The hypocrisy. Privacy is for them, not others.
And this is why I really, really, REALLY don't like the extra-judicial persecution of their founder (who I find an unpleasant man - but that's beside the point).
Naomi Wolf's article on Huffpo :
How do I know that Interpol, Britain and Sweden's treatment of Julian Assange is a form of theater? Because I know what happens in rape accusations against men that don't involve the embarrassing of powerful governments.One of the greatest threats to civil liberties is selective enforcement. A complex web of laws is woven, so that no-one can possibly escape breaking at least one. Everyone's a criminal.
WikiLeaks founder Julian Assange is in solitary confinement in Wandsworth prison in advance of questioning on state charges of sexual molestation. Lots of people have opinions about the charges. But I increasingly believe that only those of us who have spent years working with rape and sexual assault survivors worldwide, and know the standard legal response to sex crime accusations, fully understand what a travesty this situation is against those who have to live through how sex crime charges are ordinarily handled -- and what a deep, even nauseating insult this situation is to survivors of rape and sexual assault worldwide.
Here is what I mean: men are pretty much never treated the way Assange is being treated in the face of sex crime charges.
I started working as a counselor in a UK center for victims of sexual assault in my mid-twenties. I also worked as a counselor in a battered women's shelter in the US, where sexual violence was often part of the pattern of abuse. I have since spent two decades traveling the world reporting on and interviewing survivors of sexual assault, and their advocates, in countries as diverse as Sierra Leone and Morocco, Norway and Holland, Israel and Jordan and the Occupied Territories, Bosnia and Croatia, Britain, Ireland and the united States.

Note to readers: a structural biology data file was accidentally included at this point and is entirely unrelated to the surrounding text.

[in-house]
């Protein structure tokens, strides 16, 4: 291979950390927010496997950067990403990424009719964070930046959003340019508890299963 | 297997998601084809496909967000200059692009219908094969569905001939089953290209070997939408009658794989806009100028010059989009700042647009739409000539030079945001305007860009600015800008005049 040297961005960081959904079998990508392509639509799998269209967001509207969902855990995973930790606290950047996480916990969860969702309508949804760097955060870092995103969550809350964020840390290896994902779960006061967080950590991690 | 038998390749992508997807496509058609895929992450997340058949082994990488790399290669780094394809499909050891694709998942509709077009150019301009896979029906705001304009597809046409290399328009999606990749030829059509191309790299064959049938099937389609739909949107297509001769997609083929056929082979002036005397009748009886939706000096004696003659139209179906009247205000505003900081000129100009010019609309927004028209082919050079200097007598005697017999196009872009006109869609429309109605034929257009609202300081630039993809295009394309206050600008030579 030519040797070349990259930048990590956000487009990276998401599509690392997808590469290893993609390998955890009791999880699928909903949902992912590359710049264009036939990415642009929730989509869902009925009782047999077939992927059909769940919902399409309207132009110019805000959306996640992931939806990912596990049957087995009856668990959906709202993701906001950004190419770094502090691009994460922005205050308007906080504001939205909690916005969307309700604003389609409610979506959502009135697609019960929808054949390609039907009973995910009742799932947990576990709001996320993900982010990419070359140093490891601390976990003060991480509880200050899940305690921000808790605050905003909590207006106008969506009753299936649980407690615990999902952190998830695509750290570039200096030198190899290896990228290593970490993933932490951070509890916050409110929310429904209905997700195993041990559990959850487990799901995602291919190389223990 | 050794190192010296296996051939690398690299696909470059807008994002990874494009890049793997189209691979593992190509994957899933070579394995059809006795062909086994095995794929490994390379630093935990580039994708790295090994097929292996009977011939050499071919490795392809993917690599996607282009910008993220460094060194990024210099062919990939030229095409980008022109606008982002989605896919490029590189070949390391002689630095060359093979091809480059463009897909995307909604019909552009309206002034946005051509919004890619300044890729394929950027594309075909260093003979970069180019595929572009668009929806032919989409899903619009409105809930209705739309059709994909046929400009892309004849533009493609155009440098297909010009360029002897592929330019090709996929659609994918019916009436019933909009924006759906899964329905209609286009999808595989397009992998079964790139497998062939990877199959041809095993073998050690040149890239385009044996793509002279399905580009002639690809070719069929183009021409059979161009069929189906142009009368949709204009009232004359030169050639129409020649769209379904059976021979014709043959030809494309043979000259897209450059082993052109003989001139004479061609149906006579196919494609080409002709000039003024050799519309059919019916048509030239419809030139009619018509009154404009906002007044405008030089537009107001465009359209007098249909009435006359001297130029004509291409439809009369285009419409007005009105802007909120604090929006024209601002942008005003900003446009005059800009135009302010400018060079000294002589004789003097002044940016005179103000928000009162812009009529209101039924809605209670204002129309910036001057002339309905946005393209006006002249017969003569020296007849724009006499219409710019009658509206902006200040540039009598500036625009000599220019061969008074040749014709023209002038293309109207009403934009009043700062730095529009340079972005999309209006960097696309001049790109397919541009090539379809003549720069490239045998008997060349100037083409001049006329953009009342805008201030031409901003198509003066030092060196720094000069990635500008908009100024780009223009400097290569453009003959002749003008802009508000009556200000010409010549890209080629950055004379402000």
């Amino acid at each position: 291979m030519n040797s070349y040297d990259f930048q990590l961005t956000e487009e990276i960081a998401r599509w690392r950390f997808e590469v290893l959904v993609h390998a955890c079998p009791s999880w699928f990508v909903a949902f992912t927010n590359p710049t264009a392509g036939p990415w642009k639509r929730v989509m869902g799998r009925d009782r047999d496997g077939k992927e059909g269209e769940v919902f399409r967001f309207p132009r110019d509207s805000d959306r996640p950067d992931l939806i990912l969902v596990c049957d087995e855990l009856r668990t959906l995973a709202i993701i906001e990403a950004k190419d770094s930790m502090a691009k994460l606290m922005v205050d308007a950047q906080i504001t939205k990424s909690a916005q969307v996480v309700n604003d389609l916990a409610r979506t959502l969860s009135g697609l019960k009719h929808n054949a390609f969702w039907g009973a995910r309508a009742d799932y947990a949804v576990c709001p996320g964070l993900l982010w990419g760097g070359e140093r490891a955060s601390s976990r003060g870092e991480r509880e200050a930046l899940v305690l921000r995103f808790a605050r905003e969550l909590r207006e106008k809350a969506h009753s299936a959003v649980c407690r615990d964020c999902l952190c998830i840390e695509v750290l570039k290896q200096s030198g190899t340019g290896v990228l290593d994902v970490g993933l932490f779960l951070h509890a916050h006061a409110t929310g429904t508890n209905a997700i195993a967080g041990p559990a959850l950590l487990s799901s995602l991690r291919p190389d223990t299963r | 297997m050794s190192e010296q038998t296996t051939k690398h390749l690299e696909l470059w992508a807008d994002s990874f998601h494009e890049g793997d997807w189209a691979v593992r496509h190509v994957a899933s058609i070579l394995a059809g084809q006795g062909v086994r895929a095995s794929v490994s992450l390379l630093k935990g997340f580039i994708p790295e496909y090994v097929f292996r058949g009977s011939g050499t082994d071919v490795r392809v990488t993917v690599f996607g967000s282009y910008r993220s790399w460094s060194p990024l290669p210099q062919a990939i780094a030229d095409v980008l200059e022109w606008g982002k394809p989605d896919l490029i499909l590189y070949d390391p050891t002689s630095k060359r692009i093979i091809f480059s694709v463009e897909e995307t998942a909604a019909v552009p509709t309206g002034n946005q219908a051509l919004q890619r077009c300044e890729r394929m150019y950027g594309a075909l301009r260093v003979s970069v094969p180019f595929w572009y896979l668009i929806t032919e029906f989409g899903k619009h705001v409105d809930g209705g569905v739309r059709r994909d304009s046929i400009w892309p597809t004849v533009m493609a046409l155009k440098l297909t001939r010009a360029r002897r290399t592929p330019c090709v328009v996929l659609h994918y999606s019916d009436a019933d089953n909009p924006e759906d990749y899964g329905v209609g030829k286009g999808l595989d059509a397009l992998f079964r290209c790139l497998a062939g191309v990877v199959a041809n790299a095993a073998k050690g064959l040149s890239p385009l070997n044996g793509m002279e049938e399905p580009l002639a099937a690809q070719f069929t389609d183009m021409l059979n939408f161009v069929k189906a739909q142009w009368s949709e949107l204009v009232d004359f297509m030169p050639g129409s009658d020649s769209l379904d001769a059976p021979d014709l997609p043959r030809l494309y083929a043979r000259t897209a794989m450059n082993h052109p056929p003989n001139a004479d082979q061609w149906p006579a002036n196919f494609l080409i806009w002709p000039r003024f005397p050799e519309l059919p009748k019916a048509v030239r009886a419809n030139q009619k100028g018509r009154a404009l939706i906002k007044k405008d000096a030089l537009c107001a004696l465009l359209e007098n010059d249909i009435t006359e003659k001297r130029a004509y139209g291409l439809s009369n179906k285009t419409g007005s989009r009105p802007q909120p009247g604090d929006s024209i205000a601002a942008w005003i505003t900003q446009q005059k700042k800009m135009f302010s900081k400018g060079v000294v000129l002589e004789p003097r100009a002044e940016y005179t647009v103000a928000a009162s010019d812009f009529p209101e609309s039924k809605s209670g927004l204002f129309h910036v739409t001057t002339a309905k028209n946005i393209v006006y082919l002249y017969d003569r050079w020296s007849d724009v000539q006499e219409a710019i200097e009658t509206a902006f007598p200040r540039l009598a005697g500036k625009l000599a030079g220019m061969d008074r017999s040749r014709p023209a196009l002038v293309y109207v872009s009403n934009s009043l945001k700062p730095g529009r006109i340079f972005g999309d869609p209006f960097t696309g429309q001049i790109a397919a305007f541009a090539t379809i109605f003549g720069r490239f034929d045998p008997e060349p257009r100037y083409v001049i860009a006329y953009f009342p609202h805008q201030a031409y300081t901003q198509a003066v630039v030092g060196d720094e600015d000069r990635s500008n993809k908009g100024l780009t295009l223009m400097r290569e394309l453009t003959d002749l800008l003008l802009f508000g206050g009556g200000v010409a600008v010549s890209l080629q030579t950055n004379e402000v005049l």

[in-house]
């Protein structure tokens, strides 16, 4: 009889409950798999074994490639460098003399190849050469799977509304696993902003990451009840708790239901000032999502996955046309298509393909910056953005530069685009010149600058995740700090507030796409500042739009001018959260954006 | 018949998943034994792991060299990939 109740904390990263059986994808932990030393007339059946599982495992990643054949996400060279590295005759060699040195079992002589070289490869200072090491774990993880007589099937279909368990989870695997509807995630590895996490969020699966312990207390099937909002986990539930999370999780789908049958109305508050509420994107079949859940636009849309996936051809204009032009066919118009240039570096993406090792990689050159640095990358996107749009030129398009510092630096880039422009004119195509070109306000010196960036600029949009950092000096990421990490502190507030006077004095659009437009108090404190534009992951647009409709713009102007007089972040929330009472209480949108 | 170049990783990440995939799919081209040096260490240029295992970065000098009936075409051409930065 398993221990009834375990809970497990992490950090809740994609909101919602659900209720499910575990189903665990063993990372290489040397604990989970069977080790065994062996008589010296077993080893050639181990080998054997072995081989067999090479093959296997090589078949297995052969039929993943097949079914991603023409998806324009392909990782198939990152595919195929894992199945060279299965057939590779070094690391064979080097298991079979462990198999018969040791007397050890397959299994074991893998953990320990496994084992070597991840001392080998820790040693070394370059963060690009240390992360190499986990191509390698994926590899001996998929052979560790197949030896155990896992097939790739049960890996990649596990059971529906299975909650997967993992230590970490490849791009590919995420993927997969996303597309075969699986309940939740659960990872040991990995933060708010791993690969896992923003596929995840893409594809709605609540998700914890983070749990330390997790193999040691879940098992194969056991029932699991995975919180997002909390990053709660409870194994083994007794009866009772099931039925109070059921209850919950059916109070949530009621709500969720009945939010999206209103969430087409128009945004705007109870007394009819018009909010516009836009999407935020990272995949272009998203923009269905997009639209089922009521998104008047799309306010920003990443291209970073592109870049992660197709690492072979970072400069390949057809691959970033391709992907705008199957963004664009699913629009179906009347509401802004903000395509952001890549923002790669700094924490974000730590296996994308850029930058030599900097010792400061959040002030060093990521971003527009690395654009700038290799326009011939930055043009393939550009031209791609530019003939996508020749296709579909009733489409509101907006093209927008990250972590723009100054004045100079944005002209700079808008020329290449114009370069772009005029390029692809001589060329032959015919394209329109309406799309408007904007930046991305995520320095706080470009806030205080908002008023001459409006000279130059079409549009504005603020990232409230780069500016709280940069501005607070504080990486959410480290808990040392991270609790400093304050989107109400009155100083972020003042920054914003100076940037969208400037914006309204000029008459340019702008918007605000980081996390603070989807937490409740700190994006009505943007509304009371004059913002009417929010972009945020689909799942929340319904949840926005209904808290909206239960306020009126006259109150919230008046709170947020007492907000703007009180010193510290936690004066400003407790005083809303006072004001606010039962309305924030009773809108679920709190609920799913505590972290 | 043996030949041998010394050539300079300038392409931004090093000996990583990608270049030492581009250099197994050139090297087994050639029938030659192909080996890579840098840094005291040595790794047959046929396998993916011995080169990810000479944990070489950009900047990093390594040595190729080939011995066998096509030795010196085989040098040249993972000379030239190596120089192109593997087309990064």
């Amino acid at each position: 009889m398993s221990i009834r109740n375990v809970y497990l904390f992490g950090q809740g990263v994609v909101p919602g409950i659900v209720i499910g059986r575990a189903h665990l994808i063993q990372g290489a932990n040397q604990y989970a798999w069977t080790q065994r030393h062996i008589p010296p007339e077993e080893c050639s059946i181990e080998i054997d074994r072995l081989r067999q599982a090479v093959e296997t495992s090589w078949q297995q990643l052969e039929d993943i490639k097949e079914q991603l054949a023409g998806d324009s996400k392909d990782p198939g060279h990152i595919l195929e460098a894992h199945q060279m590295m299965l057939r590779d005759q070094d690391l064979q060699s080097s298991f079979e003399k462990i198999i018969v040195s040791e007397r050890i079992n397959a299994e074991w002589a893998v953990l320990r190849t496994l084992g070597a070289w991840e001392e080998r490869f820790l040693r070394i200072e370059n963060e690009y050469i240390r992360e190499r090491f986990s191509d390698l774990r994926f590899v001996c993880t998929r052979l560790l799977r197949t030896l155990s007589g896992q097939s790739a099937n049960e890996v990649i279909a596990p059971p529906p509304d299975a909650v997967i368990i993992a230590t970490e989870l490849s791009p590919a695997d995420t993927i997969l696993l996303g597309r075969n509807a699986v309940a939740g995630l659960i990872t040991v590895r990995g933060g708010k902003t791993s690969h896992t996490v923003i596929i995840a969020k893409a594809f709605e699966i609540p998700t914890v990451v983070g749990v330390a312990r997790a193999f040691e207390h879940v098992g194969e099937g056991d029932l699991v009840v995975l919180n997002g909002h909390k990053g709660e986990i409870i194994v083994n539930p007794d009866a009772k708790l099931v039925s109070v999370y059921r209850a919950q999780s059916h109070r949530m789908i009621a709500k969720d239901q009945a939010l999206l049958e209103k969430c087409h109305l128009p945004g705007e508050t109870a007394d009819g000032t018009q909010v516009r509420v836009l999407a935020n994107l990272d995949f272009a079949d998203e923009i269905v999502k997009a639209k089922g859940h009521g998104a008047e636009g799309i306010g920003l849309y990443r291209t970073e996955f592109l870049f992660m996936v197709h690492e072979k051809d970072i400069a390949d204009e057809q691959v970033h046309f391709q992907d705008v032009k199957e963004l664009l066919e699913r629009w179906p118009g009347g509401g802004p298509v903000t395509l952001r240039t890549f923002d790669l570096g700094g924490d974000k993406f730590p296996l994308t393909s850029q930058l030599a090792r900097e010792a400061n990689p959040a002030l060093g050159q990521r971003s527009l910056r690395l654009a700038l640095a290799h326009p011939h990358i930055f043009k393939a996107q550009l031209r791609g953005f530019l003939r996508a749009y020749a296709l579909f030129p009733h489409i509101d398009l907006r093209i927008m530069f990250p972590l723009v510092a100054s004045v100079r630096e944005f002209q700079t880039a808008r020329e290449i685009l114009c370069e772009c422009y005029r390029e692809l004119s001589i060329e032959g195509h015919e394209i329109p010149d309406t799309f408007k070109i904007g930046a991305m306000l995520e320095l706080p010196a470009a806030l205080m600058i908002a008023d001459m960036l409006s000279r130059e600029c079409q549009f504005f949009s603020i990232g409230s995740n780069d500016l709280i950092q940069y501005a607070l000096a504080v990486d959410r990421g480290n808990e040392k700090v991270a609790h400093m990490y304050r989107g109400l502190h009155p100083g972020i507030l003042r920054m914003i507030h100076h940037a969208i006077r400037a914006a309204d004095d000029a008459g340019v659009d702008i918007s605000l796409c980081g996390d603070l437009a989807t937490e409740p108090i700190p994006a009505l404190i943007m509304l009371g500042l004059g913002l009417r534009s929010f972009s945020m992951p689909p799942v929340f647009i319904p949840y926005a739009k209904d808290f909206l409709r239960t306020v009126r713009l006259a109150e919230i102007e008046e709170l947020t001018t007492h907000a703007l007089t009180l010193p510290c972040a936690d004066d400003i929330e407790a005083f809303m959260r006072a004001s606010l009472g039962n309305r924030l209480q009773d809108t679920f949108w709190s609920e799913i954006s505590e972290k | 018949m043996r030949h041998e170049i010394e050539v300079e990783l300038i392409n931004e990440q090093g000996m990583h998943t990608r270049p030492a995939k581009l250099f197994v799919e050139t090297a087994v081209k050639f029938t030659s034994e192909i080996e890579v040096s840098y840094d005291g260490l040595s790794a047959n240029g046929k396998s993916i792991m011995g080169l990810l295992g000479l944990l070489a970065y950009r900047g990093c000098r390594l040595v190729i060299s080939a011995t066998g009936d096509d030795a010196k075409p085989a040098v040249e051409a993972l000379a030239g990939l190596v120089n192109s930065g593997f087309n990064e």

In the Western countries such as Britain and Sweden, who are uniting to hold Assange without bail, if you actually interviewed women working in rape crisis centers, you will hear this: it is desperately hard to get a conviction for a sex crime, or even a serious hearing. Workers in rape crisis centers in the UK and Sweden will tell you that they have deep backlogs of women raped for years by fathers or stepfathers -- who can't get justice. Women raped by groups of young men who have been drinking, and thrown out of the backs of cars, or abandoned after a gang-rape in an alley -- who can't get justice. Women raped by acquaintances who can't get a serious hearing.
In other words: Never in twenty-three years of reporting on and supporting victims of sexual assault around the world have I ever heard of a case of a man sought by two nations, and held in solitary confinement without bail in advance of being questioned -- for any alleged rape, even the most brutal or easily proven. In terms of a case involving the kinds of ambiguities and complexities of the alleged victims' complaints -- sex that began consensually that allegedly became non-consensual when dispute arose around a condom -- please find me, anywhere in the world, another man in prison today without bail on charges of anything comparable.
Then you only actually enforce the laws against a select few. Those who you wish to target, using laws most people don't even know are on the books, because in all other cases, they are only applied with reason and common-sense.